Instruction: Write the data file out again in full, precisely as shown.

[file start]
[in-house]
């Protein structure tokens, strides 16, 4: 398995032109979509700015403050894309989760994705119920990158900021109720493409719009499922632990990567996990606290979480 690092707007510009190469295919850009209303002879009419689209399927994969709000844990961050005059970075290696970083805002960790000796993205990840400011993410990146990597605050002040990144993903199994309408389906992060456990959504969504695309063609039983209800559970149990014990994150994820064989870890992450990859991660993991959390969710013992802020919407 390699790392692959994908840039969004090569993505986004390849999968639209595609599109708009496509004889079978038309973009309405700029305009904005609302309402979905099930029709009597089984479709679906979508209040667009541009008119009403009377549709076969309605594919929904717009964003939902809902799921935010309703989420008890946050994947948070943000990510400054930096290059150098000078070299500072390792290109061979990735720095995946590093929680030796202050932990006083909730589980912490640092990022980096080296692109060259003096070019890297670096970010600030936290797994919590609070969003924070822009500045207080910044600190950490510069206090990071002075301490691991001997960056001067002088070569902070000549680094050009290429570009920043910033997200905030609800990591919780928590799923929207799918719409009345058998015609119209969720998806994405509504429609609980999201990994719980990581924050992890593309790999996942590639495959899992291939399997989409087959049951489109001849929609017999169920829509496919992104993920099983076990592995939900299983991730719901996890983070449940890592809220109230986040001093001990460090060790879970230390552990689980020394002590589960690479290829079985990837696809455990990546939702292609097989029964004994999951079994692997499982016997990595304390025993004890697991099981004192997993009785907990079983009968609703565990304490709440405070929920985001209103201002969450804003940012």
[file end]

[in-house]
């Protein structure tokens, strides 16, 4: 398995032109979509700015403050894309989760994705119920990158900021109720493409719009499922632990990567996990606290979480 690092707007510009190469295919850009209303002879009419689209399927994969709000844990961050005059970075290696970083805002960790000796993205990840400011993410990146990597605050002040990144993903199994309408389906992060456990959504969504695309063609039983209800559970149990014990994150994820064989870890992450990859991660993991959390969710013992802020919407 390699790392692959994908840039969004090569993505986004390849999968639209595609599109708009496509004889079978038309973009309405700029305009904005609302309402979905099930029709009597089984479709679906979508209040667009541009008119009403009377549709076969309605594919929904717009964003939902809902799921935010309703989420008890946050994947948070943000990510400054930096290059150098000078070299500072390792290109061979990735720095995946590093929680030796202050932990006083909730589980912490640092990022980096080296692109060259003096070019890297670096970010600030936290797994919590609070969003924070822009500045207080910044600190950490510069206090990071002075301490691991001997960056001067002088070569902070000549680094050009290429570009920043910033997200905030609800990591919780928590799923929207799918719409009345058998015609119209969720998806994405509504429609609980999201990994719980990581924050992890593309790999996942590639495959899992291939399997989409087959049951489109001849929609017999169920829509496919992104993920099983076990592995939900299983991730719901996890983070449940890592809220109230986040001093001990460090060790879970230390552990689980020394002590589960690479290829079985990837696809455990990546939702292609097989029964004994999951079994692997499982016997990595304390025993004890697991099981004192997993009785907990079983009968609703565990304490709440405070929920985001209103201002969450804003940012």